Robinson is an elite prospect who might drop into the second round, but he really shouldn't. If that happens, however, he should be on Dallas's radar.
Along with Robinson, Vanderbilt wide receiver Jordan Matthews was set to be one of the more undervalued players in this class. His 4.46-second 40-yard dash time is important, because it shows how perceived changes in value can affect draft slot (and thus actual value).
At 212 pounds, Matthews' 4.46 40-yard dash is good, but there's not a dramatic difference between that and the mark Robinson recorded at 220 pounds. Of course, you'd prefer the faster player, all other things considered, but since weight is more important than speed for wide receivers, you can often acquire value on big pass-catchers with moderate speed.
Will Robinson be a better player than Matthews? It's really difficult to tell. In my view, both players are going to offer value, but Robinson is more likely to be severely undervalued after his lackluster 40 time. The difference between the two prospects highlights the idea that teams need to understand perceived value and game theory in order to properly identify and exploit draft inefficiencies.
It's not directly combine-related, but the agent for defensive tackle Jason Hatcher and defensive end Anthony Spencer recently said the Cowboys have "indicated they want both of them back," per Todd Archer of ESPN Dallas.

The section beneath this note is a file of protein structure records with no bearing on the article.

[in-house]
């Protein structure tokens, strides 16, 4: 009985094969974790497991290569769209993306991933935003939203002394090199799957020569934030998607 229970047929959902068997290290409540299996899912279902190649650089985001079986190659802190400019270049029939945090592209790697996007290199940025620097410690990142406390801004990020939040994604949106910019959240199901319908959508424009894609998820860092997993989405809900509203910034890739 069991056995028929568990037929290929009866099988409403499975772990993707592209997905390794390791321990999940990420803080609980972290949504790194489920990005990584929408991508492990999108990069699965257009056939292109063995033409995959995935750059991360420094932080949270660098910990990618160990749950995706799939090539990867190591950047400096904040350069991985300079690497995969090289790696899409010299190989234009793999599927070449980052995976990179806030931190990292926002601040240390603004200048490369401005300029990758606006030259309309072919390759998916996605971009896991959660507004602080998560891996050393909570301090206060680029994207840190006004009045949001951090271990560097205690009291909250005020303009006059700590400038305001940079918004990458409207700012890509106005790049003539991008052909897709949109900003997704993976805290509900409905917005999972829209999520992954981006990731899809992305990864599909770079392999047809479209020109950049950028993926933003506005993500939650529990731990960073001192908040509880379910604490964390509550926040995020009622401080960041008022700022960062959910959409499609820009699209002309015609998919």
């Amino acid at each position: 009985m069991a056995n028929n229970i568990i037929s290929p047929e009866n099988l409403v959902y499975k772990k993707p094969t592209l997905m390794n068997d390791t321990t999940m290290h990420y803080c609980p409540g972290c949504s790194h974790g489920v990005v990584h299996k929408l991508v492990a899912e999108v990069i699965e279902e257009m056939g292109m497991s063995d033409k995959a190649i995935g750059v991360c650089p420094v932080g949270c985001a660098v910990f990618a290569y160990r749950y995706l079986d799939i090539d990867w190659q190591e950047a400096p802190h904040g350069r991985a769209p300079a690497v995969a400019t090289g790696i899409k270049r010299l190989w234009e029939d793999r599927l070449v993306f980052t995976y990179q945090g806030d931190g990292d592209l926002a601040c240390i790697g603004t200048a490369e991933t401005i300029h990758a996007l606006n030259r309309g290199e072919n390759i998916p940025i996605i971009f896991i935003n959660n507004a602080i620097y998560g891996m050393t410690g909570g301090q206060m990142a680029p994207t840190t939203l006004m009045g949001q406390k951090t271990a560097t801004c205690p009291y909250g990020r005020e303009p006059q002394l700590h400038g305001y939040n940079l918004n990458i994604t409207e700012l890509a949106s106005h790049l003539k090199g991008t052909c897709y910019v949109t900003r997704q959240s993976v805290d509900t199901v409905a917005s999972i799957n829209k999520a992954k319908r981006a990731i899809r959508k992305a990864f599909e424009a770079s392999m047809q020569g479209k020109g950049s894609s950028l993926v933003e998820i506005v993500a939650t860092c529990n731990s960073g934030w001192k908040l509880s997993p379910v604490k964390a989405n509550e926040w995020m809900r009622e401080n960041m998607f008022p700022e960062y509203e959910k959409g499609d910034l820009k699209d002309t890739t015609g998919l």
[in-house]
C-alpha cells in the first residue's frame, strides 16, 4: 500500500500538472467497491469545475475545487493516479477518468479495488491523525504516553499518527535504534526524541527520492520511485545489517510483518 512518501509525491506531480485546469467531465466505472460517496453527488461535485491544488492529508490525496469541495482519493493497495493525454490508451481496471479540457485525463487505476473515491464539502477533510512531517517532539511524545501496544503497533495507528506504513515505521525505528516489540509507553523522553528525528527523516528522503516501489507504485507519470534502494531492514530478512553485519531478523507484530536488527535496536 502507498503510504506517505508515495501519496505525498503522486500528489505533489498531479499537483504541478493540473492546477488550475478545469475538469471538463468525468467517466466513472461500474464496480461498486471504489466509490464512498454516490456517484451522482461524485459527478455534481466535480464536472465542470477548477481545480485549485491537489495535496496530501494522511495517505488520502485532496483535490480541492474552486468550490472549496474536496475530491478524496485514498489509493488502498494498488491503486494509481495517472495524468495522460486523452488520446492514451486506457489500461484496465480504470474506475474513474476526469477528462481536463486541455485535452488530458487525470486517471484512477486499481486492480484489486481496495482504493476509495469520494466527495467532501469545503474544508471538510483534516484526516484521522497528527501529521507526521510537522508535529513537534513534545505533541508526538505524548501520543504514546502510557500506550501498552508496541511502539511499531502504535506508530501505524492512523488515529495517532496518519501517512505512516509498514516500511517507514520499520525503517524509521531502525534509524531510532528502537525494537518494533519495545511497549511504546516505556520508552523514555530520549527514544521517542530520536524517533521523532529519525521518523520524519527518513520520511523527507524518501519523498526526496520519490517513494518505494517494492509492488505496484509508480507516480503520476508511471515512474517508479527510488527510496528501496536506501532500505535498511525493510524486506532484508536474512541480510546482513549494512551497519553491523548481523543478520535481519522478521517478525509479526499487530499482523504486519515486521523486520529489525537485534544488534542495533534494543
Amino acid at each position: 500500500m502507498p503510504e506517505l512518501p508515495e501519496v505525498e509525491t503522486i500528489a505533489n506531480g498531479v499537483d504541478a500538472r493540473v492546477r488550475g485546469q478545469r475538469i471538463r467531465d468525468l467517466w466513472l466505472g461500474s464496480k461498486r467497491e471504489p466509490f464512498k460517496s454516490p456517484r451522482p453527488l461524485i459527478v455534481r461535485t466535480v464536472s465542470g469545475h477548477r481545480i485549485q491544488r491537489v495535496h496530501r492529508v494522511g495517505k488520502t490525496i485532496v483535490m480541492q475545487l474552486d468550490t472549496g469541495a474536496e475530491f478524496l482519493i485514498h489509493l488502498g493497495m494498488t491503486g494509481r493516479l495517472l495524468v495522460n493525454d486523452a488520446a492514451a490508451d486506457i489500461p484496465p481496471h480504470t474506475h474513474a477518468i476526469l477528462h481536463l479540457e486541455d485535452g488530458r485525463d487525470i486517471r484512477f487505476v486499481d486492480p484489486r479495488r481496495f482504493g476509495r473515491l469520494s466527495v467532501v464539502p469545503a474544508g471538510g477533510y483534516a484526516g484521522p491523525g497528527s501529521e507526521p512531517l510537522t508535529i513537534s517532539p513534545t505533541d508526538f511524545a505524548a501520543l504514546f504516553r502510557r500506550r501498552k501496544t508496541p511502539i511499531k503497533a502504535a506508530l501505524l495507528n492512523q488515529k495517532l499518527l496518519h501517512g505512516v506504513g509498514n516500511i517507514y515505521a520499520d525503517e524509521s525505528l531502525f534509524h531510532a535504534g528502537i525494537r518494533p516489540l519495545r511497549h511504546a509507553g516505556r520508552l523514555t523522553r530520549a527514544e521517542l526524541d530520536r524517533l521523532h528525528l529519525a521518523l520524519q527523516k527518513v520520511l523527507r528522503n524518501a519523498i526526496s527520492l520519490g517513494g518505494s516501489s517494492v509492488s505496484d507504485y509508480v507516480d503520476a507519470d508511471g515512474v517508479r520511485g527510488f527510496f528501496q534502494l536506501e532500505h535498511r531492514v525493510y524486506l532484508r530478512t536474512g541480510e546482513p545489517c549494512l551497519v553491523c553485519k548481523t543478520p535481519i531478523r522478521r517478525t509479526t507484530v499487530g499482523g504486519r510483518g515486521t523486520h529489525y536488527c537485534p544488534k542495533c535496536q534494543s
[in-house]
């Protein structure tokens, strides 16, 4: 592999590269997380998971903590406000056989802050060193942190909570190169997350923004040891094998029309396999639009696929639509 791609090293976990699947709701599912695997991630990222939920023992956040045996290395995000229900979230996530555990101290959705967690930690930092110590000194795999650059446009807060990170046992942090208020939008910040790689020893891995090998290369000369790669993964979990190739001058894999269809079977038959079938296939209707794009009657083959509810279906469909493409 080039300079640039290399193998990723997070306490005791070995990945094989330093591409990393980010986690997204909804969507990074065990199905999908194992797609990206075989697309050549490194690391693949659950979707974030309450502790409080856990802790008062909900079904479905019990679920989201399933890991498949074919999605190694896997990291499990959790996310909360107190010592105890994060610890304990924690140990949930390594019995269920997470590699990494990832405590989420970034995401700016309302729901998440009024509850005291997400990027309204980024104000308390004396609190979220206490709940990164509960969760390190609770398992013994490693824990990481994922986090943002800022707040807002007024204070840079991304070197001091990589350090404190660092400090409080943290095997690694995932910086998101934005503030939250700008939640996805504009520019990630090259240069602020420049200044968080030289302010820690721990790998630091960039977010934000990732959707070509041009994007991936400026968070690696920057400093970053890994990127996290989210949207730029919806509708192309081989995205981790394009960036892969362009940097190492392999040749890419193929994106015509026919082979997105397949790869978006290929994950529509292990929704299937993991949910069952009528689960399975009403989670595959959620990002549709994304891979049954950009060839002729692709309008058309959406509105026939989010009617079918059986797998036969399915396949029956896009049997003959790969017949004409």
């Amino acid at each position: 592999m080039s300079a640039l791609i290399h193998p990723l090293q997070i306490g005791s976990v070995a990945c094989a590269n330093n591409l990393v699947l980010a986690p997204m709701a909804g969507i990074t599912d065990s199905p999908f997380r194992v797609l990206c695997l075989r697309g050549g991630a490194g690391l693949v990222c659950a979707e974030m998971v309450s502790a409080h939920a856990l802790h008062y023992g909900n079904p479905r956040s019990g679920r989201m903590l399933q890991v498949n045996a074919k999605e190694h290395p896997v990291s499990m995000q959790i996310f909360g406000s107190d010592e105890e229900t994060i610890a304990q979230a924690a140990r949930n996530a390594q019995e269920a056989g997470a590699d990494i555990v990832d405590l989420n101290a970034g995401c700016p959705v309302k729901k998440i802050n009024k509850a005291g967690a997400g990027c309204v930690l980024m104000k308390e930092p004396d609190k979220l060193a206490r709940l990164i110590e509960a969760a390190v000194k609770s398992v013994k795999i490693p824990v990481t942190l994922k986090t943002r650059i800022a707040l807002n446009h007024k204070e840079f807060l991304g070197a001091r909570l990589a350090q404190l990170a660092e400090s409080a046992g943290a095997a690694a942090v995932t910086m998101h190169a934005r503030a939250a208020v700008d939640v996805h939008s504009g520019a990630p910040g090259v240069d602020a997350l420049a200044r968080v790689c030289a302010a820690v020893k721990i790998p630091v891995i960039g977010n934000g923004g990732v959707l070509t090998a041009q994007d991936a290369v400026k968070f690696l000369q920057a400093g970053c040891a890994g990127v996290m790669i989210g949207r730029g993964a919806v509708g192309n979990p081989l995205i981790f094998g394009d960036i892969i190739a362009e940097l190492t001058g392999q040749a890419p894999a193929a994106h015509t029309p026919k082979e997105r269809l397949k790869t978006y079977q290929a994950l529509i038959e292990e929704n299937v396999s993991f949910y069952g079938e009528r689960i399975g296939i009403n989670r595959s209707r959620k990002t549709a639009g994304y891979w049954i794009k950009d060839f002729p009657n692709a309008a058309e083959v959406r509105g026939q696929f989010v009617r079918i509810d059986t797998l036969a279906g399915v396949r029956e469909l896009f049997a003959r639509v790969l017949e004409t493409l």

The chances of the Cowboys signing both free agents are low, but it's not out of the question that they could bring one back to Dallas. Considering their age and projected salaries, however, that doesn't seem like a smart move.
The Cowboys have some serious deficiencies along the defensive line, but it's probable that they'll find at least one starter in the first couple rounds of this year's draft. Further, they have Tyrone Crawford returning in 2014, and he could potentially play any position along the line.
The Cowboys are probably just testing the waters here, so don't hold your breath waiting for a deal for either player.
Pitt defensive tackle Aaron Donald is an interesting prospect, because he's a potentially elite player in a class that's relatively weak along the defensive line, making him a very popular choice for Dallas in many mock drafts.
Per Tom Osborn of My San Antonio, Donald had this to say about the Cowboys at the combine on Saturday: "They like the three-technique to just get off and make plays. They like him to penetrate. I feel like I will fit that scheme great."
Donald's thoughts on playing in Dallas are irrelevant to his chances of getting drafted by the Cowboys, but he seems to be correct in his assessment; his skill set would be a perfect fit in the Cowboys' 4-3 defense.
Donald was unimaginably productive at Pitt, totaling 29.5 sacks and 66 tackles for loss during his career. The primary concern that will cause him to fall is that he has short 31.75-inch arms, but you can overlook that some when you see such incredible productivity.
Furthermore, the aforementioned article also reported that Donald was scheduled to formally meet with Dallas on Sunday.